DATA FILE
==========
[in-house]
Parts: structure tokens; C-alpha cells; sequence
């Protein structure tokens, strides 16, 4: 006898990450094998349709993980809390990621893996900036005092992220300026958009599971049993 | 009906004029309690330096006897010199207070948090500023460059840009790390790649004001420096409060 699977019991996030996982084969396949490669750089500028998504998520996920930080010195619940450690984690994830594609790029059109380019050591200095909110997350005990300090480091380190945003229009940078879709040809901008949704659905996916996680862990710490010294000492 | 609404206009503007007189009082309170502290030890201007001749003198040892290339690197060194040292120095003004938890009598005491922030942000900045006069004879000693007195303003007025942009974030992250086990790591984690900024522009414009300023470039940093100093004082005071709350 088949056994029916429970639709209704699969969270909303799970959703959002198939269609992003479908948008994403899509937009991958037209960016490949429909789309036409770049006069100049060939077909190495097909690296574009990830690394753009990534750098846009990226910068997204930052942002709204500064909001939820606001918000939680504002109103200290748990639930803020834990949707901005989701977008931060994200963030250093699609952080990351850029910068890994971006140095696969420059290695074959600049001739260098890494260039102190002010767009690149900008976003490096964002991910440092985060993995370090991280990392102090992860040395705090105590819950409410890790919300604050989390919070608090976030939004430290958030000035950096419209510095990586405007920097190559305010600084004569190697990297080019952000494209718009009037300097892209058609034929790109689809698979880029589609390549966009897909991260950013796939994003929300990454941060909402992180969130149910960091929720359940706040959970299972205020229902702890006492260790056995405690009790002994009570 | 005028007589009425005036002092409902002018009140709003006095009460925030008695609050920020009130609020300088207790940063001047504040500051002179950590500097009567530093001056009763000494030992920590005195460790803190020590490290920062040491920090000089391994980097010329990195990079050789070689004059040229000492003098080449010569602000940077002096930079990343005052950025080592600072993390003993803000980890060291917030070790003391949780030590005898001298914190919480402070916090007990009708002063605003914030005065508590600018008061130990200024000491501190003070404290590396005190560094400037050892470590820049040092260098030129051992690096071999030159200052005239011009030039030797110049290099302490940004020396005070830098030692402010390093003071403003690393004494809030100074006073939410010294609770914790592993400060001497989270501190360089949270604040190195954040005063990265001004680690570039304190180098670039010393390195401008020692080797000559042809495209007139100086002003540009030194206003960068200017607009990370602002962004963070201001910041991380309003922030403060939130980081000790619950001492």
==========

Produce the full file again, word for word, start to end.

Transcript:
[in-house]
Parts: structure tokens; C-alpha cells; sequence
């Protein structure tokens, strides 16, 4: 006898990450094998349709993980809390990621893996900036005092992220300026958009599971049993 | 009906004029309690330096006897010199207070948090500023460059840009790390790649004001420096409060 699977019991996030996982084969396949490669750089500028998504998520996920930080010195619940450690984690994830594609790029059109380019050591200095909110997350005990300090480091380190945003229009940078879709040809901008949704659905996916996680862990710490010294000492 | 609404206009503007007189009082309170502290030890201007001749003198040892290339690197060194040292120095003004938890009598005491922030942000900045006069004879000693007195303003007025942009974030992250086990790591984690900024522009414009300023470039940093100093004082005071709350 088949056994029916429970639709209704699969969270909303799970959703959002198939269609992003479908948008994403899509937009991958037209960016490949429909789309036409770049006069100049060939077909190495097909690296574009990830690394753009990534750098846009990226910068997204930052942002709204500064909001939820606001918000939680504002109103200290748990639930803020834990949707901005989701977008931060994200963030250093699609952080990351850029910068890994971006140095696969420059290695074959600049001739260098890494260039102190002010767009690149900008976003490096964002991910440092985060993995370090991280990392102090992860040395705090105590819950409410890790919300604050989390919070608090976030939004430290958030000035950096419209510095990586405007920097190559305010600084004569190697990297080019952000494209718009009037300097892209058609034929790109689809698979880029589609390549966009897909991260950013796939994003929300990454941060909402992180969130149910960091929720359940706040959970299972205020229902702890006492260790056995405690009790002994009570 | 005028007589009425005036002092409902002018009140709003006095009460925030008695609050920020009130609020300088207790940063001047504040500051002179950590500097009567530093001056009763000494030992920590005195460790803190020590490290920062040491920090000089391994980097010329990195990079050789070689004059040229000492003098080449010569602000940077002096930079990343005052950025080592600072993390003993803000980890060291917030070790003391949780030590005898001298914190919480402070916090007990009708002063605003914030005065508590600018008061130990200024000491501190003070404290590396005190560094400037050892470590820049040092260098030129051992690096071999030159200052005239011009030039030797110049290099302490940004020396005070830098030692402010390093003071403003690393004494809030100074006073939410010294609770914790592993400060001497989270501190360089949270604040190195954040005063990265001004680690570039304190180098670039010393390195401008020692080797000559042809495209007139100086002003540009030194206003960068200017607009990370602002962004963070201001910041991380309003922030403060939130980081000790619950001492």